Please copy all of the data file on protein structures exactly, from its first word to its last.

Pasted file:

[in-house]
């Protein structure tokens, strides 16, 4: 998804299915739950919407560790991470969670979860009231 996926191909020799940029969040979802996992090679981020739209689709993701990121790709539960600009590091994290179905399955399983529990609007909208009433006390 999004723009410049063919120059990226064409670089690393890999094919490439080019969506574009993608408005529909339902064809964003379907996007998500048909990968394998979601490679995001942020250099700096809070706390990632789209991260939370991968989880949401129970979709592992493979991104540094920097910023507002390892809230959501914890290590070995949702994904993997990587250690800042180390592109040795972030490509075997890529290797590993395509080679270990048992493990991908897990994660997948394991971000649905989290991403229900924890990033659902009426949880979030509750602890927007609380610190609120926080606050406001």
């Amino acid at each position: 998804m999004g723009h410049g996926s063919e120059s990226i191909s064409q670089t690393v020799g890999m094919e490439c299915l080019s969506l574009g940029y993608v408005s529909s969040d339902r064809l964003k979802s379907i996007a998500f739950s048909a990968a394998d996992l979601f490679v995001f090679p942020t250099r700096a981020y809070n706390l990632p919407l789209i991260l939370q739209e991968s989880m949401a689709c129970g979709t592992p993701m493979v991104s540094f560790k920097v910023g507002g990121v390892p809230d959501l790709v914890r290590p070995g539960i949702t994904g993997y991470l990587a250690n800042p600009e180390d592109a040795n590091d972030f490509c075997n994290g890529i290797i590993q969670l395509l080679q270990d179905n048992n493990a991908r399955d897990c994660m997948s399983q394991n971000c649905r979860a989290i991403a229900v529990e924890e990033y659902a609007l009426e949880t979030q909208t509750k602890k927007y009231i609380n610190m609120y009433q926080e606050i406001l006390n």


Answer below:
[in-house]
């Protein structure tokens, strides 16, 4: 998804299915739950919407560790991470969670979860009231 996926191909020799940029969040979802996992090679981020739209689709993701990121790709539960600009590091994290179905399955399983529990609007909208009433006390 999004723009410049063919120059990226064409670089690393890999094919490439080019969506574009993608408005529909339902064809964003379907996007998500048909990968394998979601490679995001942020250099700096809070706390990632789209991260939370991968989880949401129970979709592992493979991104540094920097910023507002390892809230959501914890290590070995949702994904993997990587250690800042180390592109040795972030490509075997890529290797590993395509080679270990048992493990991908897990994660997948394991971000649905989290991403229900924890990033659902009426949880979030509750602890927007609380610190609120926080606050406001």
């Amino acid at each position: 998804m999004g723009h410049g996926s063919e120059s990226i191909s064409q670089t690393v020799g890999m094919e490439c299915l080019s969506l574009g940029y993608v408005s529909s969040d339902r064809l964003k979802s379907i996007a998500f739950s048909a990968a394998d996992l979601f490679v995001f090679p942020t250099r700096a981020y809070n706390l990632p919407l789209i991260l939370q739209e991968s989880m949401a689709c129970g979709t592992p993701m493979v991104s540094f560790k920097v910023g507002g990121v390892p809230d959501l790709v914890r290590p070995g539960i949702t994904g993997y991470l990587a250690n800042p600009e180390d592109a040795n590091d972030f490509c075997n994290g890529i290797i590993q969670l395509l080679q270990d179905n048992n493990a991908r399955d897990c994660m997948s399983q394991n971000c649905r979860a989290i991403a229900v529990e924890e990033y659902a609007l009426e949880t979030q909208t509750k602890k927007y009231i609380n610190m609120y009433q926080e606050i406001l006390n």